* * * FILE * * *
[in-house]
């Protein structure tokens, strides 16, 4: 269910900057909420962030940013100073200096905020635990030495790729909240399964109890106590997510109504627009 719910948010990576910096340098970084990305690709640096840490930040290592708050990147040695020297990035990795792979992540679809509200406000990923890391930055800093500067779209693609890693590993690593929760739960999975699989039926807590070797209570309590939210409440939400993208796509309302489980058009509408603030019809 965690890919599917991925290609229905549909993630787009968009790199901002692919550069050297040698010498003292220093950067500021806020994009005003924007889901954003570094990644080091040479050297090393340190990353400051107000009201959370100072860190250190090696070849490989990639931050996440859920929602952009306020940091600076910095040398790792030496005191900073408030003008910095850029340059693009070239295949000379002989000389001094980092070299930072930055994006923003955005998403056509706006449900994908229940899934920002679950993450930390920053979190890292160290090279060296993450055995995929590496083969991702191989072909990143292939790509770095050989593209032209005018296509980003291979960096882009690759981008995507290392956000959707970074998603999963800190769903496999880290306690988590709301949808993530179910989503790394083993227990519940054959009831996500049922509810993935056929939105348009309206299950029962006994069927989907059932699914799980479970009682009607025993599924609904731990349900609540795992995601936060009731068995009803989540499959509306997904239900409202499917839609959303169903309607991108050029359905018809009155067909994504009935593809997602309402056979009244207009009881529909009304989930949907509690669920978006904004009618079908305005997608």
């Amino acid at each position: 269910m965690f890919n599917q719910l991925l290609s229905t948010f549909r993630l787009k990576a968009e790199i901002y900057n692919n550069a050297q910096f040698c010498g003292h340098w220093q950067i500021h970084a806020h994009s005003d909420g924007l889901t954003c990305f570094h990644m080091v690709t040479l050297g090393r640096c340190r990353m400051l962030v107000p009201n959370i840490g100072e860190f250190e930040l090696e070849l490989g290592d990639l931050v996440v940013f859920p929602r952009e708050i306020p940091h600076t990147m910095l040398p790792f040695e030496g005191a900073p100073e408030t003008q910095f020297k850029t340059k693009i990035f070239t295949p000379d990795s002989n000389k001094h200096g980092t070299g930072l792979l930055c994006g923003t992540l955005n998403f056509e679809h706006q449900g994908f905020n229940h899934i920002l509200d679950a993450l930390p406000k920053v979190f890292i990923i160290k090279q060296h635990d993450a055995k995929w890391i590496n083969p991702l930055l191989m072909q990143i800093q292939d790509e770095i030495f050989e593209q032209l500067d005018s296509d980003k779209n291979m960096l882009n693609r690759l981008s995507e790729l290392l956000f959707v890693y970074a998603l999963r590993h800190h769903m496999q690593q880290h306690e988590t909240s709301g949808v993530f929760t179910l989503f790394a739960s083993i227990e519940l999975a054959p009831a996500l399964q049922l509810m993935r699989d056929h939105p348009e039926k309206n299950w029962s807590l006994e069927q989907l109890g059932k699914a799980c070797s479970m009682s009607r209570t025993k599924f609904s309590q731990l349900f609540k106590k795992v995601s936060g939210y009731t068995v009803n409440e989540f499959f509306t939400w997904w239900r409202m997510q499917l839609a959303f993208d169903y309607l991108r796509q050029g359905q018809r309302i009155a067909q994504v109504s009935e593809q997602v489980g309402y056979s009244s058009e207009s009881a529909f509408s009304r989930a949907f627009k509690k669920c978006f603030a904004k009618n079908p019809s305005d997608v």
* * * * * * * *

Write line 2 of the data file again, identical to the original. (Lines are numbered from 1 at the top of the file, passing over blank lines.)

């Protein structure tokens, strides 16, 4: 269910900057909420962030940013100073200096905020635990030495790729909240399964109890106590997510109504627009 719910948010990576910096340098970084990305690709640096840490930040290592708050990147040695020297990035990795792979992540679809509200406000990923890391930055800093500067779209693609890693590993690593929760739960999975699989039926807590070797209570309590939210409440939400993208796509309302489980058009509408603030019809 965690890919599917991925290609229905549909993630787009968009790199901002692919550069050297040698010498003292220093950067500021806020994009005003924007889901954003570094990644080091040479050297090393340190990353400051107000009201959370100072860190250190090696070849490989990639931050996440859920929602952009306020940091600076910095040398790792030496005191900073408030003008910095850029340059693009070239295949000379002989000389001094980092070299930072930055994006923003955005998403056509706006449900994908229940899934920002679950993450930390920053979190890292160290090279060296993450055995995929590496083969991702191989072909990143292939790509770095050989593209032209005018296509980003291979960096882009690759981008995507290392956000959707970074998603999963800190769903496999880290306690988590709301949808993530179910989503790394083993227990519940054959009831996500049922509810993935056929939105348009309206299950029962006994069927989907059932699914799980479970009682009607025993599924609904731990349900609540795992995601936060009731068995009803989540499959509306997904239900409202499917839609959303169903309607991108050029359905018809009155067909994504009935593809997602309402056979009244207009009881529909009304989930949907509690669920978006904004009618079908305005997608």